Habitat for Humanity has revised a proposal for housing near downtown in response to Cary residents’ concerns about density and aesthetics.
The nonprofit’s original plan for a 2.6-acre property near the corner of West Chatham Street and Trimble Avenue drew 115 people to a community meeting when it was first proposed, along with criticism on online message boards.
Habitat for Humanity presented a new plan to residents Jan. 12 that reduces the number of homes from 23 to 15 and has a less dense zoning classification.
In response to aesthetic concerns, Habitat agreed that the houses fronting the road will be detached, single-family homes. Previously, Habitat had proposed that all of the new homes would be townhouses.
Never miss a local story.
Kevin Campbell, executive director of Habitat for Humanity of Wake County, said he and his colleagues presented the revised proposal at a second neighborhood meeting. A slightly smaller group of residents attended, Campbell said, but they still seemed opposed to any townhomes being built near their neighborhoods, which comprise traditional houses.
“We had a few neighbors who spoke in support of the proposal and did like that we had changed the zoning,” he said. “But to be honest, it didn’t feel like there was much recognition of the rezoning, which we thought was hugely significant.”
Those opposed to the proposal have voiced concerns about the compatibility of townhomes with surrounding neighborhoods. They have said the development would worsen traffic and flooding from stormwater runoff in the area.
Habitat for Humanity receives locally administered block grants from the Department of Housing and Urban Development. That money, in addition to private donations, allows Habitat to subsidize home recipients’ mortgage payments. Without additional fundraising, Campbell said, the smaller number of homes now being proposed could diminish the nonprofit’s ability to subsidize homeowners’ costs.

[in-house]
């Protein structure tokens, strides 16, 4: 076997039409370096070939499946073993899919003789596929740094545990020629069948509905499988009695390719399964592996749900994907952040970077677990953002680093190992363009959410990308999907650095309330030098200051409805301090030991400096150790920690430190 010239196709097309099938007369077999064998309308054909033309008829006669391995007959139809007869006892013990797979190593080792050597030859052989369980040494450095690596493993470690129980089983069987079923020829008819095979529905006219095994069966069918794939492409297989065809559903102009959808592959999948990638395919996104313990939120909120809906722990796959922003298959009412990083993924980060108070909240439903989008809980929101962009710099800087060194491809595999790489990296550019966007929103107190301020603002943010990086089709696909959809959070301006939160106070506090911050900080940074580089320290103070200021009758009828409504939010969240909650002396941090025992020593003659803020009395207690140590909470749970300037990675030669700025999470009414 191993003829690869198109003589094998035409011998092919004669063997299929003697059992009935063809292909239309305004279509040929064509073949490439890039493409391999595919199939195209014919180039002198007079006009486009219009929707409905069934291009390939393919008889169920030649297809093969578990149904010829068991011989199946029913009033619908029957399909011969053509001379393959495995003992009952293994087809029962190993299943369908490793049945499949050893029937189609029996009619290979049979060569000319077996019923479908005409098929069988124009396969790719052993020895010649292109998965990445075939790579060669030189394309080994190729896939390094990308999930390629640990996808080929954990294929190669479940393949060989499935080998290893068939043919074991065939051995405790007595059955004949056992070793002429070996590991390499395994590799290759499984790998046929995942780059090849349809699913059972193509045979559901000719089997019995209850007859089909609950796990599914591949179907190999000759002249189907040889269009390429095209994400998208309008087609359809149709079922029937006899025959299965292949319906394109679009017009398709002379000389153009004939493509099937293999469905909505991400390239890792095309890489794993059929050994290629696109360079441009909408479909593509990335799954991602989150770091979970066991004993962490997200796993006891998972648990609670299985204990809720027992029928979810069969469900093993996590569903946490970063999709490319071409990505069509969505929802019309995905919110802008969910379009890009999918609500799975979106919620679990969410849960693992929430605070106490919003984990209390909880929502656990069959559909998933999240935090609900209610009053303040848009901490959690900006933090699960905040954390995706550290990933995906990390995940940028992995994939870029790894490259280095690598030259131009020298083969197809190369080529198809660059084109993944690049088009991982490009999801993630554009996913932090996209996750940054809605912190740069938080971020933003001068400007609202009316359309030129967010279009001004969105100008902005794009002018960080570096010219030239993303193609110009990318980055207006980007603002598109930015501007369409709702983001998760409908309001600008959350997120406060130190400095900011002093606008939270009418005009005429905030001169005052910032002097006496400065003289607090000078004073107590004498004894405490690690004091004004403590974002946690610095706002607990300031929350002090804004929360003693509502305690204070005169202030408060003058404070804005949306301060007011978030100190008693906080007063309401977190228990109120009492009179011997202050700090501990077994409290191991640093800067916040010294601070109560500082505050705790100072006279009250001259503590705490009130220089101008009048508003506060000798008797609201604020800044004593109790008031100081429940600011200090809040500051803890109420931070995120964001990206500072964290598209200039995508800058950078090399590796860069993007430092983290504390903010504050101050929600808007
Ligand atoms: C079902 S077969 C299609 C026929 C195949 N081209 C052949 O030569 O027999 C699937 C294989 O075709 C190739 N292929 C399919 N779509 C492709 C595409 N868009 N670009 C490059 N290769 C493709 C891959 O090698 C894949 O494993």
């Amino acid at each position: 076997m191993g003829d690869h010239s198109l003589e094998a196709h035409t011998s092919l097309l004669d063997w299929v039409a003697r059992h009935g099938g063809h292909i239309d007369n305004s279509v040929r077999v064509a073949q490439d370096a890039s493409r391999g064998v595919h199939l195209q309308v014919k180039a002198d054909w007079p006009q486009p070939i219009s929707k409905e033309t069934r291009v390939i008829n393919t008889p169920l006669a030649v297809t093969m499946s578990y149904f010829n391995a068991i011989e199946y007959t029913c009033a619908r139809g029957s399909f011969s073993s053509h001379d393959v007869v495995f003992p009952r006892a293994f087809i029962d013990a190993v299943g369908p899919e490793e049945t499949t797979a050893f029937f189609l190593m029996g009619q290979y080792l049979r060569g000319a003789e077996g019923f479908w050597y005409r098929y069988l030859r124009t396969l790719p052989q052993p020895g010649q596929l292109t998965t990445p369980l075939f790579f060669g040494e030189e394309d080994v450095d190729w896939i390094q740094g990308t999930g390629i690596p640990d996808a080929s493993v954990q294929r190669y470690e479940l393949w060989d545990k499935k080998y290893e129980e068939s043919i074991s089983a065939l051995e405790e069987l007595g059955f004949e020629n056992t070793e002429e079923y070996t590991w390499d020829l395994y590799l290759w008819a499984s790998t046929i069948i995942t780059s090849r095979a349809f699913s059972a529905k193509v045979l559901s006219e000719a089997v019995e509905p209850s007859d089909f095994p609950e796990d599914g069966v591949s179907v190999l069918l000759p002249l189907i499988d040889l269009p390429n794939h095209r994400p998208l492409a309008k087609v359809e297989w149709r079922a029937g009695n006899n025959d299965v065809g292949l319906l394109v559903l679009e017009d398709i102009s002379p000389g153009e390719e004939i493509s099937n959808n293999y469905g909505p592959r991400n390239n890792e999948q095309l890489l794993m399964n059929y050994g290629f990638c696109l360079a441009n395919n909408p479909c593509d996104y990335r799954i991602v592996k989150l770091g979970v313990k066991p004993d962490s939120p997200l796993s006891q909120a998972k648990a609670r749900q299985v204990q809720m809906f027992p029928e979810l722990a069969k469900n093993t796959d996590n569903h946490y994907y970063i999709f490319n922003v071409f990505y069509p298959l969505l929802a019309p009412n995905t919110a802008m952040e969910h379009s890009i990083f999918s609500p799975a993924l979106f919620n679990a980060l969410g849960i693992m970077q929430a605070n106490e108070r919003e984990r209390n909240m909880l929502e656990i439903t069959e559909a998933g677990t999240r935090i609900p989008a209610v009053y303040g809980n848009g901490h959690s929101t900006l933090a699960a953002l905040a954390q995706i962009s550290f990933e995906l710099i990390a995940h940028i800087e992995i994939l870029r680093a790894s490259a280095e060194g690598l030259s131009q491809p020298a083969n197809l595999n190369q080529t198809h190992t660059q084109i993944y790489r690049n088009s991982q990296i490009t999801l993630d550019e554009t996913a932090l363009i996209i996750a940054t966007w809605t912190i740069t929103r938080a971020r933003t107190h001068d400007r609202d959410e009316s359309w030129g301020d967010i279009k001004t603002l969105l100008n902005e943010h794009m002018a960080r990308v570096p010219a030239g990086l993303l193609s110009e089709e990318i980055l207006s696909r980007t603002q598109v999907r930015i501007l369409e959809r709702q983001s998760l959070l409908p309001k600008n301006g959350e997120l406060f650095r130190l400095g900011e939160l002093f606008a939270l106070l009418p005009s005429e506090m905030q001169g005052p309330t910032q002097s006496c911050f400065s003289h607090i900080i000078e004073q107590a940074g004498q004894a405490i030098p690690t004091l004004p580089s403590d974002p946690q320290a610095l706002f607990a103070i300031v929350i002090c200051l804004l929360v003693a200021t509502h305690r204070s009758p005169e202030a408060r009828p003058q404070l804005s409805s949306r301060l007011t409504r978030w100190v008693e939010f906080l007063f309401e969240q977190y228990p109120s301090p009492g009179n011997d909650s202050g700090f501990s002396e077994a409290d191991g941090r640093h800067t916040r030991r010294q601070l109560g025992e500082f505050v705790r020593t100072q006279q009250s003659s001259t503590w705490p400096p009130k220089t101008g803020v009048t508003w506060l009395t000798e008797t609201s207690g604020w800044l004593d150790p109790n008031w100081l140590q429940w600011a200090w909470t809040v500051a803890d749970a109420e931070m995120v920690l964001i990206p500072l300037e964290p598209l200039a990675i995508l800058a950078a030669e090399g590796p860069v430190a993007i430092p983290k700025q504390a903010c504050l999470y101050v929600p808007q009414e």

Stephanie Brinson, who lives on Medlyn Road, said she was one of two people to speak at the Jan. 12 meeting in favor of Habitat’s revised proposal. Brinson, who often volunteers for Habitat for Humanity, said her comments weren’t well-received by her neighbors.
“I was heckled,” Brinson said. “That’s a strong word, but I was the first person to speak positively about the project. There was someone who yelled out, ‘Go back to your house, sit down.’ ”
Cary is scheduled to hold a public hearing on the plan Feb. 23, where Campbell said he hoped the Town Council and Planning Board would see the merits of building affordable housing in such a central location.
Cary’s recently approved planning document, the Cary Community Plan, calls in some cases for a greater mix of land uses, and Habitat is hoping a mix of affordable housing near traditional neighborhoods has a place in that framework.
“There is some concern about whether attached homes would fit in with the neighborhood,” said Rachel Zeitler, an advocacy manager with Wake County Habitat for Humanity. “There are ways to make sure it does fit in that context, and in the Town of Cary’s new plan, there are examples of ways that even multifamily units can fit in near single family homes.”
The land belongs to the nearby Bethel Baptist Church and is currently under contract, though closure of the sale is contingent upon the success of Habitat’s rezoning petition.
“There were people in the room who took on the pastor of the church,” Brinson said. “He said the ‘For Sale’ sign sat on the corner for a month without an offer, and no one came in and asked what they were going to do with the land. It wasn’t until someone said Habitat wanted to buy it that this happened.”
Gargan: 919-829-4807; @hgargan